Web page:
The United Nations has agreed to rename Auschwitz concentration camp to stress that Nazi Germans, not Poles, were responsible for the world's most notorious death camp, Poland's Culture Ministry said on Wednesday.
"Auschwitz Concentration Camp," a U.N. heritage site, will be renamed "the Former Nazi German Concentration Camp of Auschwitz," the ministry said.
"This decision marks a victory for both Poland and historical truth," Culture Minister Kazimierz Ujazdowski told a news conference.
Poland asked the U.N. to rename Auschwitz in April. Some 1.5 million people, mostly Jews, died at the camp during World War Two.
Ujazdowski said Israel and German officials had agreed to the new name.
Warsaw objects to references to "Polish gas chambers" at the "Polish concentration camp" in foreign media. Nearly 3 million non-Jewish Poles died at Nazi hands, and Poles see themselves as victims of the war.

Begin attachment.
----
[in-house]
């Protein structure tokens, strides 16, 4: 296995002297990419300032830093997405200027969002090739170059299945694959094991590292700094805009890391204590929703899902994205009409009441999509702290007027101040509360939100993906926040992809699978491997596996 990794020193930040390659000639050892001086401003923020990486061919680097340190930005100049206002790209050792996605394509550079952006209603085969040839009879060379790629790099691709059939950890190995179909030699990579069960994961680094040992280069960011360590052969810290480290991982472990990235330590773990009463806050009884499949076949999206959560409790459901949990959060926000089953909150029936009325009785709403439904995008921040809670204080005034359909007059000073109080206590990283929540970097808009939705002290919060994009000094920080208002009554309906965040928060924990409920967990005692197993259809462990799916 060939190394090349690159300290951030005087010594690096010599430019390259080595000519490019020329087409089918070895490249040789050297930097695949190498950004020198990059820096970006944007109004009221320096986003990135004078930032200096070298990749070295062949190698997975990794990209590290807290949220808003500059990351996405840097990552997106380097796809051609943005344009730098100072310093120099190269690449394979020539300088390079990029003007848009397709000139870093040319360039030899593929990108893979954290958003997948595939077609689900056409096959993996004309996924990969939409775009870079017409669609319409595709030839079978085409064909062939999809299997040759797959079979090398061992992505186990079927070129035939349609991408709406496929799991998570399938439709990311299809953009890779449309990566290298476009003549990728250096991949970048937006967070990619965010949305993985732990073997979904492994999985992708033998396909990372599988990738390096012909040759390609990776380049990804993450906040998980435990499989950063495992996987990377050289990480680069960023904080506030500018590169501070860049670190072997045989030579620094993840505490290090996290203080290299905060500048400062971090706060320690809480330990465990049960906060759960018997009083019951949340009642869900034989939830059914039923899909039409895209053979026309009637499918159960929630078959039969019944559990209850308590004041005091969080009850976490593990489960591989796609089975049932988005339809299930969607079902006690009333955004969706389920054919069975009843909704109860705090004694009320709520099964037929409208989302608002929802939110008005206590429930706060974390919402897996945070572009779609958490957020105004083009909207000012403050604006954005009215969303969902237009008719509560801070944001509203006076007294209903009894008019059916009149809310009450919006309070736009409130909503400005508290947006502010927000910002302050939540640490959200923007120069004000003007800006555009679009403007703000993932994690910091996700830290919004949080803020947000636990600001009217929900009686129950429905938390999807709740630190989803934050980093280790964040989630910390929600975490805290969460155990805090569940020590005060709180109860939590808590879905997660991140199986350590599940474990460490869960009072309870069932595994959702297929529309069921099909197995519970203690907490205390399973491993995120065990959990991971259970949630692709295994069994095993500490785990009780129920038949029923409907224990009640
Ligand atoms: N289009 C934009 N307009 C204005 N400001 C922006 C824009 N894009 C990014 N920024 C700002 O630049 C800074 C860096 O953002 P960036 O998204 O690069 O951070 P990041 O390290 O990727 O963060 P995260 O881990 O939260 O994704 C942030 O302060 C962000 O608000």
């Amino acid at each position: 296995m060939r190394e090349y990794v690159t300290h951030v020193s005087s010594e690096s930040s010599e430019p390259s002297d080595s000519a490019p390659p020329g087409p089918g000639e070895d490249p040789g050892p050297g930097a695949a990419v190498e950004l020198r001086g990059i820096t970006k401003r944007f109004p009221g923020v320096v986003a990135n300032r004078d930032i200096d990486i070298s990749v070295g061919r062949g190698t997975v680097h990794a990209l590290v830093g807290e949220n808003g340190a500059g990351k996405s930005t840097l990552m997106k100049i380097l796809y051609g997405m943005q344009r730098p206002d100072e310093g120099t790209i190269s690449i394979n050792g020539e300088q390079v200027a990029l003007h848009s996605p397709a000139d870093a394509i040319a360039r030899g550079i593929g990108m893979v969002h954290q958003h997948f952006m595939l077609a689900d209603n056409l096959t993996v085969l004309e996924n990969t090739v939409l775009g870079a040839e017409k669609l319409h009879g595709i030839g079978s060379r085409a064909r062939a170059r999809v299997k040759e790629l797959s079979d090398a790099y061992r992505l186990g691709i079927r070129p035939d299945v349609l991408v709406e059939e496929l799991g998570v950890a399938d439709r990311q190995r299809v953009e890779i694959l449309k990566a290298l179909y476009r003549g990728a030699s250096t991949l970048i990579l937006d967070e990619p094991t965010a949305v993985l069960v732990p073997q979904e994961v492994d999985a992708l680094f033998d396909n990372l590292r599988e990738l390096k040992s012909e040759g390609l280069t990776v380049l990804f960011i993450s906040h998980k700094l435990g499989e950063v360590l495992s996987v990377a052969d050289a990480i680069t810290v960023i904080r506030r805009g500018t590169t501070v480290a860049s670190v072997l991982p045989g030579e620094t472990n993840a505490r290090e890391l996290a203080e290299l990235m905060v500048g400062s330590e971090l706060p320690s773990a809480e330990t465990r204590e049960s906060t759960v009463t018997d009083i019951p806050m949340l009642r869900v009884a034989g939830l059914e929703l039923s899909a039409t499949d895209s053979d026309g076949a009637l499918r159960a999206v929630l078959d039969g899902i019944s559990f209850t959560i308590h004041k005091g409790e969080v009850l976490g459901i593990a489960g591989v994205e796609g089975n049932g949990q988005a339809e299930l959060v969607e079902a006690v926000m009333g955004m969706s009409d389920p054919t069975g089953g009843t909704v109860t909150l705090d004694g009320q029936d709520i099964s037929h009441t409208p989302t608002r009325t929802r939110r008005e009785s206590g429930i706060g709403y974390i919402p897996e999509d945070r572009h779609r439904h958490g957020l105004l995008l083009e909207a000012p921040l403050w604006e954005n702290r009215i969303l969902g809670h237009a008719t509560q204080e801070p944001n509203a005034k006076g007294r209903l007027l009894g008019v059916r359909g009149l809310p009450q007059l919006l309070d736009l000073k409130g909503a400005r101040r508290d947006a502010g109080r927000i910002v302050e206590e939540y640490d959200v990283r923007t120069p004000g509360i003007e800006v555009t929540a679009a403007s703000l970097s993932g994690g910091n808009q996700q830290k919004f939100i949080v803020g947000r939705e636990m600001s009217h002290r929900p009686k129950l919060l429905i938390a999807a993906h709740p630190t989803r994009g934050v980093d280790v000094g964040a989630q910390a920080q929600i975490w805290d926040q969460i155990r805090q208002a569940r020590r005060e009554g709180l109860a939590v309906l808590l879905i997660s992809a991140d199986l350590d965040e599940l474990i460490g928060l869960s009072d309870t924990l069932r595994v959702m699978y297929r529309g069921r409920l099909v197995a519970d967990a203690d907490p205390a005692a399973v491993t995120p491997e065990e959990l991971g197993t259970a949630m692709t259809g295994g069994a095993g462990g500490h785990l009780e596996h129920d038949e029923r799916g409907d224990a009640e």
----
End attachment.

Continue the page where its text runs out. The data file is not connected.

"We hope this will help correct the misconception that Auschwitz is a Polish death camp," Ujazdowski said.
Murderers or victims?
The role of Poles in the deaths of millions of Polish Jews, and at Auschwitz, is a sore topic. Some accounts say Poles assisted the Nazis at Auschwitz, where 6,000 died every day during 1944.
This month, Jewish and Polish officials marked anniversaries of two massacres of Jews carried out by Poles before and after World War Two.
Some Jews were angered that Poland's communist government portrayed Auschwitz in the 1940s and 1950s as a place of martyrdom of Poles, too. Poles, Gypsies, homosexuals and Russians also died at the camp.